Twenty-one States File Legal Challenge to Obama’s New Final Overtime Rule…Finally

I’ve been telling everyone for the past several months that, so far, there hasn’t been any legal challenges to the US Dept of Labor’s new “Final Rule” on overtime which is slated to go into effect at midnight on December 1, 2016.  However, that’s not the case now.

The overtime rules implemented by the Obama administration are scheduled to take effect Dec. 1. The regulation, which was finalized in May, makes anyone earning up to $47,476 a year, or roughly $913 a week, eligible for overtime pay — a dramatic increase over the $23,660 cutoff now.  But the lawsuit argues the rule is unconstitutional because it dictates wages that states must pay employees for government functions, according to the Review-Journal.

It also argues the change would upset the state budgeting process by requiring states to pay overtime to more employees.

“Longstanding federal law requires an overtime exemption for ‘bona fide executive, administrative or professional’ employees,” Nevada Attorney General Adam Laxalt (R) said in statement to the Review-Journal. He went on to say that the federal government “is forcing state, local and private employers to pay overtime to any employee who earns under a certain amount.”

The Department of Labor says the rule will extend overtime to more than 4 million workers in its first year.

“This long-awaited update will result in a meaningful boost to many workers’ wallets, and will go a long way toward realizing President Obama’s commitment to ensuring every worker is compensated fairly for their hard work,” the agency said, according to the Review-Journal.

Other states that joined in the suit are Alabama, Arizona, Arkansas, Georgia, Indiana, Iowa, Kansas, Kentucky, Louisiana, Maine, Michigan, Mississippi, Nebraska, New Mexico, Ohio, Oklahoma, South Carolina, Texas, Utah and Wisconsin.

On the surface of it, the new Final Rule would, in fact, have more employees eligible for overtime compensation.  But what I’ve found over the last several months…dealing directly with clients, law firms, accountancy firms and employers, is that there seems to be a large “negative” effect in the form of “reduced work hours”; reclassification of “salaried exempt”  employees to “non-exempt hourly” regardless of whether or not they were actually and correctly filling the work role of a bonafide “salaried exempt” worker.  And, the most dramatic effect so far has been to simply terminate personnel because employers believe they will not be able to afford paying their lowest “salaried exempt” employee $47,476.00 per year.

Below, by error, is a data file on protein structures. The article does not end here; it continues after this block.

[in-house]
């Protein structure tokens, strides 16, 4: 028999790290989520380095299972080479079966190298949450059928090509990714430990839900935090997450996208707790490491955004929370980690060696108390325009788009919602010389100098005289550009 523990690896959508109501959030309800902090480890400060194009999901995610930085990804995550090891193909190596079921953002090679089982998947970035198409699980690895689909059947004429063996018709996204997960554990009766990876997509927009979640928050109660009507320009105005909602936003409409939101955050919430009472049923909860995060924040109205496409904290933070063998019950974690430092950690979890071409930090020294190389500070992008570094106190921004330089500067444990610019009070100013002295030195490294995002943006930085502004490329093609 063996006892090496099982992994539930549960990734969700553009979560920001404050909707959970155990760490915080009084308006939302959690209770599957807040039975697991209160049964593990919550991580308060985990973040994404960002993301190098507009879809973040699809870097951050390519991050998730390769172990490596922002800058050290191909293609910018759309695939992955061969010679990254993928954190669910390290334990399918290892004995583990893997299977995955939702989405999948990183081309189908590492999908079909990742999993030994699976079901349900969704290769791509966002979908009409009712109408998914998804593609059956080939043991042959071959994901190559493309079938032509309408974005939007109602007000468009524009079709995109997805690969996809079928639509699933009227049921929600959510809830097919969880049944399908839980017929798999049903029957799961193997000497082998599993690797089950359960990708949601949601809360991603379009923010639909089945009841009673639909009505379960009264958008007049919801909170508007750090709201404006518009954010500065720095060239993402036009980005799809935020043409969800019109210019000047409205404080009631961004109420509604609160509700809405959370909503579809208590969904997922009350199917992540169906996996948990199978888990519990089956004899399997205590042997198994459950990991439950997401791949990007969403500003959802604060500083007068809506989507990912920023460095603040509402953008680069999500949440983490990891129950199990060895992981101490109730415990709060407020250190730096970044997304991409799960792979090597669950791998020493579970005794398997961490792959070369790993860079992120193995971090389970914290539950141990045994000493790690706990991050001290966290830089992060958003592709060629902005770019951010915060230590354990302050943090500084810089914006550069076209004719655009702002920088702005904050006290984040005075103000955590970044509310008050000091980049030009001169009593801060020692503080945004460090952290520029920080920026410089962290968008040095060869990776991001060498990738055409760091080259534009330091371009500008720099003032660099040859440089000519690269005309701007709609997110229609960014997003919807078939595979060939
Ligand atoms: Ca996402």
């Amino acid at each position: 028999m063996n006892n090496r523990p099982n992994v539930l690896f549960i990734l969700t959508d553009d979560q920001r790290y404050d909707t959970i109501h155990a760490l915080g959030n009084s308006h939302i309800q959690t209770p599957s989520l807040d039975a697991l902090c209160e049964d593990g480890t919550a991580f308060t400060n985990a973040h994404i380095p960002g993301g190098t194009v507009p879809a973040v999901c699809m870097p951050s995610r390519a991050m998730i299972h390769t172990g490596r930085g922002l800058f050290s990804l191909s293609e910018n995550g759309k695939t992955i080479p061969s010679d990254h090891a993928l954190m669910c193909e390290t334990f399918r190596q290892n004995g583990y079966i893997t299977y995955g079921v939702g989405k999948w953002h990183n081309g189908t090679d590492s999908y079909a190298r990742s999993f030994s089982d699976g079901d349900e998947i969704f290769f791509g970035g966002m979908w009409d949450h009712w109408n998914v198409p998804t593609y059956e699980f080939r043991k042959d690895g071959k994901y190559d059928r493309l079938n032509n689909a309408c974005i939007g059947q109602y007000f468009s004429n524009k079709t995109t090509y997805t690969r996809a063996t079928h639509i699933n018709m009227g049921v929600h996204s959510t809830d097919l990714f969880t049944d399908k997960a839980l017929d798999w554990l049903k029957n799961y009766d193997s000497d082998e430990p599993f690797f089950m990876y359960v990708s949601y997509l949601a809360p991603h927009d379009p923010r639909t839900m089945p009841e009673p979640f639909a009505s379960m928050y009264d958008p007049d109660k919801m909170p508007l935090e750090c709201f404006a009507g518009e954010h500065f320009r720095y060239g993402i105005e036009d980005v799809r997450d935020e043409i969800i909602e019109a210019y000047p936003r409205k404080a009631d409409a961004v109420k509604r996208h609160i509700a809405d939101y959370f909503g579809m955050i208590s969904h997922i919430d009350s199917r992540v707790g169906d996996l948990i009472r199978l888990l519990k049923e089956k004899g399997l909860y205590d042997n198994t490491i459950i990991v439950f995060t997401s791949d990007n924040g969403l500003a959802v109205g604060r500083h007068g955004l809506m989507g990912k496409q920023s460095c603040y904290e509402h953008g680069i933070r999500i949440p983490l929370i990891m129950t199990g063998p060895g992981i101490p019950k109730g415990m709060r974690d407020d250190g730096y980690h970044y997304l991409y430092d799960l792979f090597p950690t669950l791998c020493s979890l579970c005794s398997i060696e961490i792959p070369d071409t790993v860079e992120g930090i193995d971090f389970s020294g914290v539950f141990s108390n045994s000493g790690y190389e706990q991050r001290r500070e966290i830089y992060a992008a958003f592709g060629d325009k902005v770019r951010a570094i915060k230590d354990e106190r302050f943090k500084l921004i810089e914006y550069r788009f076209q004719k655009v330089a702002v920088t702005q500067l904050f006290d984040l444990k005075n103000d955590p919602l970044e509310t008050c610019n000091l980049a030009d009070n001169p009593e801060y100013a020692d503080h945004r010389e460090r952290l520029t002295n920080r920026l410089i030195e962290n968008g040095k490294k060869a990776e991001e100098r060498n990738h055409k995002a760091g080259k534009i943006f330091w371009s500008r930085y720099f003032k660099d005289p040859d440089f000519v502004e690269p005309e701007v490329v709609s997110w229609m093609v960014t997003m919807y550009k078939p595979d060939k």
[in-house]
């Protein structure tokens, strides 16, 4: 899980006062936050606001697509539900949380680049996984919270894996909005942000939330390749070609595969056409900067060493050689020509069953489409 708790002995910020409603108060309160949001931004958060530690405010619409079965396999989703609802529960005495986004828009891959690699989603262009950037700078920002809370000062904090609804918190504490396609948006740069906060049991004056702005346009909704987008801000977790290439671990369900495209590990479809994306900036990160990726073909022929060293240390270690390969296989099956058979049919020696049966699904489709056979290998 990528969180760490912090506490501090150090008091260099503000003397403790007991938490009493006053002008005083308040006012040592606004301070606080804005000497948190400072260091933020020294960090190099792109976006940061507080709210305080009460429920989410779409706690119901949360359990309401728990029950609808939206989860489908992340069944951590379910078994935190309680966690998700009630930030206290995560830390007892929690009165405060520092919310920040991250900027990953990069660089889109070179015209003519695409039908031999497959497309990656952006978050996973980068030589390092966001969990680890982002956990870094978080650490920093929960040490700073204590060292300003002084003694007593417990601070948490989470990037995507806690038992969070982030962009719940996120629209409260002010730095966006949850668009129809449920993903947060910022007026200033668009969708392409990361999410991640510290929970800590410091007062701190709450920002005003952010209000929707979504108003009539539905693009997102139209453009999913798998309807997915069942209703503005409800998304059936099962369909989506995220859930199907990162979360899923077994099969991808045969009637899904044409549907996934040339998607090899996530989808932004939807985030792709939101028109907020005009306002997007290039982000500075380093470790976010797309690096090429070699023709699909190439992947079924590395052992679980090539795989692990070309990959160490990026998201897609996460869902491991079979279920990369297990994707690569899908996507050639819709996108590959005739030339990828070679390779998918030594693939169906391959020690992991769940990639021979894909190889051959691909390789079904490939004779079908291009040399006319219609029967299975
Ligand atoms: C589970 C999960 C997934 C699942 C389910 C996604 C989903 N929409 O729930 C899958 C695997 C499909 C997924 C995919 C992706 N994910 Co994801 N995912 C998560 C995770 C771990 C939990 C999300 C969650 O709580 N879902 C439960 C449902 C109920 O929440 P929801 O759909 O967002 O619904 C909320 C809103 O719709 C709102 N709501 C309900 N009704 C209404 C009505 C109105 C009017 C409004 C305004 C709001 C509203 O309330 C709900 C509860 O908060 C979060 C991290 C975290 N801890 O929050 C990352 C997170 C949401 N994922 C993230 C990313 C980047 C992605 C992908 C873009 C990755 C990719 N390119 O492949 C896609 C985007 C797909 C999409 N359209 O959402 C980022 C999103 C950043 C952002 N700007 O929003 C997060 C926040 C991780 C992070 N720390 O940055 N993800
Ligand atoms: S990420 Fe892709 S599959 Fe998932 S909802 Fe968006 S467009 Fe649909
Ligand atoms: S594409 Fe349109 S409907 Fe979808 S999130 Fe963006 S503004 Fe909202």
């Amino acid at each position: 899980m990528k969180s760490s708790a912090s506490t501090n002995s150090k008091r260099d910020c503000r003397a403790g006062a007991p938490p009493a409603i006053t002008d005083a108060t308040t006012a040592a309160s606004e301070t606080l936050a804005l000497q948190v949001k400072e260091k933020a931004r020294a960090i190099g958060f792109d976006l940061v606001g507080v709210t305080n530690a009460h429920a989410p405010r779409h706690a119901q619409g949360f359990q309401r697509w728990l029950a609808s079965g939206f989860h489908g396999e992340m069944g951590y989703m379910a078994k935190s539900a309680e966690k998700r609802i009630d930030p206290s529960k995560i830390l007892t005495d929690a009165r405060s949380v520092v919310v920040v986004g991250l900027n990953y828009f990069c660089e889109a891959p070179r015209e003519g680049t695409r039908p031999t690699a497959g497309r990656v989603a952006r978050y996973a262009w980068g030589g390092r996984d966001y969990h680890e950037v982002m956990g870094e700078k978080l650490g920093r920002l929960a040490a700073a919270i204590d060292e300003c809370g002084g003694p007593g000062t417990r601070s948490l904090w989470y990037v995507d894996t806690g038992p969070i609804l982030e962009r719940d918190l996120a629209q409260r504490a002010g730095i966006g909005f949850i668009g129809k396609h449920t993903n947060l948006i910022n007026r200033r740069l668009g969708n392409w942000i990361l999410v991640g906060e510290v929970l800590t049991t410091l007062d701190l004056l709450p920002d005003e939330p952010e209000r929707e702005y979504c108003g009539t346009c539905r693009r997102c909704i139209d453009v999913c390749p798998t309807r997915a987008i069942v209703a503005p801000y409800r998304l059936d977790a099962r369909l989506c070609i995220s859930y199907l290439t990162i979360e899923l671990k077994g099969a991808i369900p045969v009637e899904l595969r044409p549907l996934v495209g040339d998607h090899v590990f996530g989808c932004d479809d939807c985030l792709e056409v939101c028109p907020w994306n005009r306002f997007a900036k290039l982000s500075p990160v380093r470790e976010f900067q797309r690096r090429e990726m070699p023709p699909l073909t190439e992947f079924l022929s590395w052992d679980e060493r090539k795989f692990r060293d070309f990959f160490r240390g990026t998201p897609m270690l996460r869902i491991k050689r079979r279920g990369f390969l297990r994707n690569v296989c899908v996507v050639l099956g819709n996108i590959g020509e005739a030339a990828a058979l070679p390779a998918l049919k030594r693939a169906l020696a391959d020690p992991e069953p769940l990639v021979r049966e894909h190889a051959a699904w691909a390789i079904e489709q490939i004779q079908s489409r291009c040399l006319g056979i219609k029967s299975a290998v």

Many of us in labor law enforcement, have been perplexed over why US Dept of Labor’s Wage and Hour Division never ever considered “phasing in” this new Final Rule.  Whenever there has been a substantial increase in the minimum wage on a state by state basis, states will typically “phase in” annual increase “incrementally” until the final minimum wage is reached.  So, why US Dept of Labor and Obama administration chose not to do that in this case…is perplexing.

Also see:  http://wsau.com/news/articles/2016/sep/20/states-file-legal-challenge-to-obama-administration-overtime-pay-rule

US Dept of Labor – Wage and Hour Division Resources for Employers & Employees

US Capitol - Government building Royalty Free Stock ImagesFederal Labor Law Consultants is providing the following hyper link to the US DOL’s Wage and Hour Division website to  provide valuable guidance and resources to both employers and to employees regarding a host of federal labor subjects.   This link will also provide immediate access to all of the US DOL/WHD’s library of FACT SHEETS which “translate” all the “legalese” and are written in easy-to-understand English (also available in Spanish, and other languages) and are listed in alphabetical order by subject matter.

It is highly recommended that employers become familiar with the “common core” of FACT SHEETS offered. For example, Fact Sheet #17A deals with defining and explaining certain Executive Exemptions (salaried exempt) which every business owner should be familiar with.  Fact Sheet #21 deals with Recordkeeping…again which every business owner MUST be familiar with in order to retain and maintain certain minimum records required under the Fair Labor Standards Act as well as the length of time those respective records should retained for. Fact Sheet #22 deals with Overtime issues….how to define it…and how to apply and calculate it correctly.  Fact Sheet #77 deals with the Prohibition of Retailiating against employees for a variety of reasons.  Employers can also find various Fact Sheets on Davis-Bacon and Related Acts (DBRA) for federally-funded construction work projects.

Other Fact Sheets are also available on the McNamara-O’Hara Service Contracts Act (SCA) for Mail Haulers. And, yet other Fact Sheetsare available on Health Care subject for those employers/employees operating or working in hospitals, medical practices, home healthcare, assisted living, nursing homes, and adult foster care facilities.

https://www.dol.gov/WHD/foremployers.htm#interp

If you are simply interested in Fact Sheets, then please go to www.dol.gov    In the upper right hand corner of the first page, you will see a “search box”.  Type in:  “Fact Sheets”  and you will then be taken to a page where you will see Fact Sheets listed approximately 1/3 down the page.  Click on Fact Sheets..and the same Fact Sheet listing will appear as explained above.

In addition to Fact Sheets, this resource page will also provide invaluable information on “Forms” which employers and employees may access such as:  WH-347, Certified Payroll forms required by federal law and  used by contractor employers on federally-funded Davis Bacon construction project work.  Employers and employees may also find all of the required Family and Medical Leave Act (FMLA) forms used by both employers covered under FMLA and also by employees.